For the last 2 years I've written an annual blogpost listing my favourite websites and web apps to support blogging in school. The last one was in Feb 09 so a revision is slightly overdue (the original is here). The number of tools that you can create stuff with, then embed the results in your blog is now truly immense and choosing a top ten is nigh on impossible - some apps are brilliant, but are niche in their use. So this list really reflects my current classroom favourites - at the risk of suffering from bloat, I found it was impossible to pick ten, so the list has grown, and that still doesn't leave space for excellent tools such as the timeline tools, Dipity and Timeglider; wordcloud generators Wordle and Tagxedo; live blogging tool, Coveritlive and many others. I'm also deliberately mixing up the list from past years, so do have a look at previous posts to see what is on those lists too. Finally, I'm going to categorise them, too, being aware that any categorisation is pretty arbitrary as many of the tools mentioned could easily fit in other categories. Where possible, I've given alternatives in case personal preferences or local authority filtering etc. gets in the way. And if I've missed an indispensable tool or website, please feel free to add it as a comment.
Personal Productivity and SharingMany of the tools listed under productivity are indispensable to me in my everyday interactions with the internet and my personal learning network and I don't always use them in the context of blogging. However, I also find them incredibly useful tools to add interactivity to my blog for example through using Google Forms to add a survey (see below).
Google Docs Impossible to describe in one paragraph. You get spreadsheets, documents, slideshows and forms. The latter is particularly useful for bloggers as it allows you to generate a survey which you can simply embed into your blog and it auto collates the results into a spreadsheet for you. Here's my blogpost on using Google Forms for datahandling.
Delicious One of the first social bookmarking tools was Delicious. Others such as Diigo and Digg have come along with extra features, but the great thing about Delicious is its simplicity. I use it for myself to collect useful resources (my Delicious page is here), but I also use it with children as a research tool and too put links on blogs (Here's Chorlton Park's Y6 Delicious page.)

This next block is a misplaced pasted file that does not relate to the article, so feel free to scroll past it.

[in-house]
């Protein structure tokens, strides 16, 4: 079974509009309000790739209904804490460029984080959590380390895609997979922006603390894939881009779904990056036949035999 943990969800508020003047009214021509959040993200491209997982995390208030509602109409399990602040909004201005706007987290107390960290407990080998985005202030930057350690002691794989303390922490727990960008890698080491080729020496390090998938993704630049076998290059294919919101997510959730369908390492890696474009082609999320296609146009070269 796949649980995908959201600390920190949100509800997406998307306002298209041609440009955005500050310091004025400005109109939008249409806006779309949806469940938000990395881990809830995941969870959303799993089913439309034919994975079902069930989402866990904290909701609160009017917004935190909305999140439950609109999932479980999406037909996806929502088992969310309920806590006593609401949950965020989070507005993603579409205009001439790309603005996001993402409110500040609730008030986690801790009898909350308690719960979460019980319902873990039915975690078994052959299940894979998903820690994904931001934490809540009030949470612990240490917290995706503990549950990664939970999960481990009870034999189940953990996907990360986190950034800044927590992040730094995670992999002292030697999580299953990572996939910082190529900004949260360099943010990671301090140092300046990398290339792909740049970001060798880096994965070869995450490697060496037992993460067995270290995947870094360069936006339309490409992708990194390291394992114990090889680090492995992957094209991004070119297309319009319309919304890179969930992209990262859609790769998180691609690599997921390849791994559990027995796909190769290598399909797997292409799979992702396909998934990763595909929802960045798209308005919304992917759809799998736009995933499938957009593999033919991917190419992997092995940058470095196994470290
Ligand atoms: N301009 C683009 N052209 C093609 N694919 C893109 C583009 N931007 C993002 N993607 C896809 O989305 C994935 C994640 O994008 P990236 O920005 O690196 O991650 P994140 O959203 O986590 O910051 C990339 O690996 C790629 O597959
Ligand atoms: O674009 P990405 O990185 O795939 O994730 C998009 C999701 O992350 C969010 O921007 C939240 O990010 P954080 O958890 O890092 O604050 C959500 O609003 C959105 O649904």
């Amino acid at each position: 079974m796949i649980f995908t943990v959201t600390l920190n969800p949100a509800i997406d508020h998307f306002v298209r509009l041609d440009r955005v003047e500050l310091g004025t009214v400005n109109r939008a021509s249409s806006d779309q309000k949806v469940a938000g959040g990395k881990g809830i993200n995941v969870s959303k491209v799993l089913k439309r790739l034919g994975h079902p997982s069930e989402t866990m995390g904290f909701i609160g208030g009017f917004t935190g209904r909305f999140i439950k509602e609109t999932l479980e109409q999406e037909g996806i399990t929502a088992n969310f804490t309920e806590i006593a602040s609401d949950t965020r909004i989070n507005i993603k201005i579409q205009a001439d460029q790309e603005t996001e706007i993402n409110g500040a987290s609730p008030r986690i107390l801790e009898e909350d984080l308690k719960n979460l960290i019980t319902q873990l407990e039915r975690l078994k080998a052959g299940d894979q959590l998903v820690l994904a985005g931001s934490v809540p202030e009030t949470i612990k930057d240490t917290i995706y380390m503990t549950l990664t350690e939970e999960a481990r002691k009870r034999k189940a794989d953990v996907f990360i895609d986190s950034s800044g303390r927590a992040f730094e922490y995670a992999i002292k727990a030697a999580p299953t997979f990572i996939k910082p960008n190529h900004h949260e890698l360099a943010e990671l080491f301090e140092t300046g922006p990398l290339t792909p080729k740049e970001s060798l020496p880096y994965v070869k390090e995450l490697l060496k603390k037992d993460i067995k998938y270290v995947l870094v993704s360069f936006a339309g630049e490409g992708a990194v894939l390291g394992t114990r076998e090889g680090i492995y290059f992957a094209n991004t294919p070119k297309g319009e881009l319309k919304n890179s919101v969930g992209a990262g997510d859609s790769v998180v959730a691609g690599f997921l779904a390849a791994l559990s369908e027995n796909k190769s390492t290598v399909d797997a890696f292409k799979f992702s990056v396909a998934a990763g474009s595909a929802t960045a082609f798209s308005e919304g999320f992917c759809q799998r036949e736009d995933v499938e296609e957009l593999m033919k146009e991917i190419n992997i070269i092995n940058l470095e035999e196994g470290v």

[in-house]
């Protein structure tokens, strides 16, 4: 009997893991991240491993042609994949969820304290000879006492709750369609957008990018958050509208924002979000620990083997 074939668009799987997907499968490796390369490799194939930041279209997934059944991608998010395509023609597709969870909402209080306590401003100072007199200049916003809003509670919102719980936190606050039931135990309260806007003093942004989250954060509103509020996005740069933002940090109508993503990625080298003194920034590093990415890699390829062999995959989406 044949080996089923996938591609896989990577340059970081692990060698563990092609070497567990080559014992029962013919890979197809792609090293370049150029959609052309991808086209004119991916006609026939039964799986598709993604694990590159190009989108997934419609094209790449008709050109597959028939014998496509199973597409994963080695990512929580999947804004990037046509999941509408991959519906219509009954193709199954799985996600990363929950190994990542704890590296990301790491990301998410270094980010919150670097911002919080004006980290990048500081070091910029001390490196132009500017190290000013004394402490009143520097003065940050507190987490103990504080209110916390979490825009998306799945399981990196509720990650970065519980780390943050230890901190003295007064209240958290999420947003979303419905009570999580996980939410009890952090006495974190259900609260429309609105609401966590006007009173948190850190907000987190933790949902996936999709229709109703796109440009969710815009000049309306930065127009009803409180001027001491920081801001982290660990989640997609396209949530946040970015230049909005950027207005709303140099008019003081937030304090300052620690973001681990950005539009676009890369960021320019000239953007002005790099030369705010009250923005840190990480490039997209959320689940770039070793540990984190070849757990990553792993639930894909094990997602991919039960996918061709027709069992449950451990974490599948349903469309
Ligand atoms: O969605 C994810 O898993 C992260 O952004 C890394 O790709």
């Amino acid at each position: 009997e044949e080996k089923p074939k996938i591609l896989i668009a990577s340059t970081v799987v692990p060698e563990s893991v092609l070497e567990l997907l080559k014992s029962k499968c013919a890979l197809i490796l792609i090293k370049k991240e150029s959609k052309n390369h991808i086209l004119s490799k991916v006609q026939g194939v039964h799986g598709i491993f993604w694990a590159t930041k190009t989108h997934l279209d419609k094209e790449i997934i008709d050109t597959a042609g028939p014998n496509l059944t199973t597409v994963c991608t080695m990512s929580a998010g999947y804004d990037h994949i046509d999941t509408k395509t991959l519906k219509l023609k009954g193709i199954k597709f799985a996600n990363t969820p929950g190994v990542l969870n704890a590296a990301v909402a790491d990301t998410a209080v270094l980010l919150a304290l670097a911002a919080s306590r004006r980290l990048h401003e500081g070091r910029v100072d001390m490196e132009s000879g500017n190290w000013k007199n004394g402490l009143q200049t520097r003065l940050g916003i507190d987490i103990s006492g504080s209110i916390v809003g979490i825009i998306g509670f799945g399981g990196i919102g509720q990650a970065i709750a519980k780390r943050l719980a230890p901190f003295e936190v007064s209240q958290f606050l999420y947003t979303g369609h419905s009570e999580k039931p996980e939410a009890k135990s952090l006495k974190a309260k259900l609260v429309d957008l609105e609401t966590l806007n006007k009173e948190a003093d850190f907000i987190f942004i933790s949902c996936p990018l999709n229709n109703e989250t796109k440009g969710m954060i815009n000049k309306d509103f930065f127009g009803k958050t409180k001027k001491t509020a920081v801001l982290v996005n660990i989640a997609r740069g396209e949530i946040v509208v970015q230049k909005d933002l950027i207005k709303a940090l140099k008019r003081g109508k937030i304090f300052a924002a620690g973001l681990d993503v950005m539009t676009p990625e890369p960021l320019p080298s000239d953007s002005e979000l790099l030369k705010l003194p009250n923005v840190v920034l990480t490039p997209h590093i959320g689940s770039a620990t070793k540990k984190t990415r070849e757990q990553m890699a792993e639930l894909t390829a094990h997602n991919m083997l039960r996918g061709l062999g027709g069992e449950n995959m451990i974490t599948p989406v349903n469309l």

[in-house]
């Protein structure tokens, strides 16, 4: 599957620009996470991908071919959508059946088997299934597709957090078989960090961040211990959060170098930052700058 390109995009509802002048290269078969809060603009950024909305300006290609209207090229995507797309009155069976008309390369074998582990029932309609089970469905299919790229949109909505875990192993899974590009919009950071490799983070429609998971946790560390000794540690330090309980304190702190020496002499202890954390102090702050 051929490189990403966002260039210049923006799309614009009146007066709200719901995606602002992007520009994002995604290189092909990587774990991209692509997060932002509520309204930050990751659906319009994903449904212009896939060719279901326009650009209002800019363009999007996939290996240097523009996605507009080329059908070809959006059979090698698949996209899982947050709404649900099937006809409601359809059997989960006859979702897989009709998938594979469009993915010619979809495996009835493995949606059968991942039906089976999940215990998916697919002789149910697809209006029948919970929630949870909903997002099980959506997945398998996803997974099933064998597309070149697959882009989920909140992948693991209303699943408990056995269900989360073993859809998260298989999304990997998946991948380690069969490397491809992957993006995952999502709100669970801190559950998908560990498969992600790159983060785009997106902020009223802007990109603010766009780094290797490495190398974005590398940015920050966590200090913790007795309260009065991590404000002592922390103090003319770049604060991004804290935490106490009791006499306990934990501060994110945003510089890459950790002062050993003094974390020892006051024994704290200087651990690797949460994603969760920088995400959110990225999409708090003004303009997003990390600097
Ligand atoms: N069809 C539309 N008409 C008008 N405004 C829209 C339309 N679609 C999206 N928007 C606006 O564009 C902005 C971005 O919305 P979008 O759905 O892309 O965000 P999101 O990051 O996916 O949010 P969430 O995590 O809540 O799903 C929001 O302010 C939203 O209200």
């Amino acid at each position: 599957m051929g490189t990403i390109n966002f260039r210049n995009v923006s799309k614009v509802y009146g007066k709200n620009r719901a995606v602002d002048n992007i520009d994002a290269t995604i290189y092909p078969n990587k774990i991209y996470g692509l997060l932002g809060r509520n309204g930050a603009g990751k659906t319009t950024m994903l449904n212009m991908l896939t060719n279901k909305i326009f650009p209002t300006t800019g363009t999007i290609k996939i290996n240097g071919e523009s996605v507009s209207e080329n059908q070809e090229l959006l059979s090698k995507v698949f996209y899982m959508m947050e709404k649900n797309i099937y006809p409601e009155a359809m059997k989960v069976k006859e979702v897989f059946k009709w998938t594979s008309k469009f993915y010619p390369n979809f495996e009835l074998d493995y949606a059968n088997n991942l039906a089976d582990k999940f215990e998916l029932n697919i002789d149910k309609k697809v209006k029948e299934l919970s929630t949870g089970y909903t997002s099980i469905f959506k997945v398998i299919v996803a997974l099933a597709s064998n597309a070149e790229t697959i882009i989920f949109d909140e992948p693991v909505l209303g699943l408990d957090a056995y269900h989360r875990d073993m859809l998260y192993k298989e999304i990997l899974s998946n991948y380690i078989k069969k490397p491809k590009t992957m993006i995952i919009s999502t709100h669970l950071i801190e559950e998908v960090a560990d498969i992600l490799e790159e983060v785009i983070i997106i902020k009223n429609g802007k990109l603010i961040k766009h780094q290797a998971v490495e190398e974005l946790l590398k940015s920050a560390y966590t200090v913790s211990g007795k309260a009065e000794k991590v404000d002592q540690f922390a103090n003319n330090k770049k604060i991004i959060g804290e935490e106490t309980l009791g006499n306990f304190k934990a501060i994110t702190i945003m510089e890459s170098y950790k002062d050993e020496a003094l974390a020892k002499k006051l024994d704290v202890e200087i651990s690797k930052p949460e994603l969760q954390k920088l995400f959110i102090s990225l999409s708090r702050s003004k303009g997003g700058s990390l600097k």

Twitter There is lots of lazy and ill-informed criticism of Twitter (celebs tweeting what they had for breakfast etc.) I would simply say that developing a worldwide network of educators through Twitter has opened my eyes up to more ideas, opportunities and resources than any piece of CPD I have ever attended. Follow me on Twitter here.
Slideshare Simply a way of putting the PowerPoints that you and your class make online. It doesn't support all the fancy transitions and sound that you can put into a PowerPoint which is a good thaing as the class have to concentrate on content. Here's an example of an embedded Slideshare that I made with PowerPoint:Compfight Teaching children (and teachers) to respect intellectual property is always a challenge and I always try to do this by being scrupulous in my modelling on my own blogs. As an image search engine my first port of call is Compfight. And if that doesn't come up with the goods, then I'll try the Creative Commons search engine which also includes video and music. For more royalty free resources try my Delicious tag here.
Picasa Deciding to move your own image collection online is a big step, but one that is well worth it. Other services include the ever popular Flickr and the more commercial Photobucket. My current favourite is Picasa as it automatically syncs My Pictures on my PC with the web. It also has some great photo editing tools including a cool collage builder. You can also download the Picasa software to your PC for faster editing and easier management of your albums. Incidentally, if you would like to make online collages from photos stored on your PC (or from the results of a Google image search) then Shapecollage is simply fab.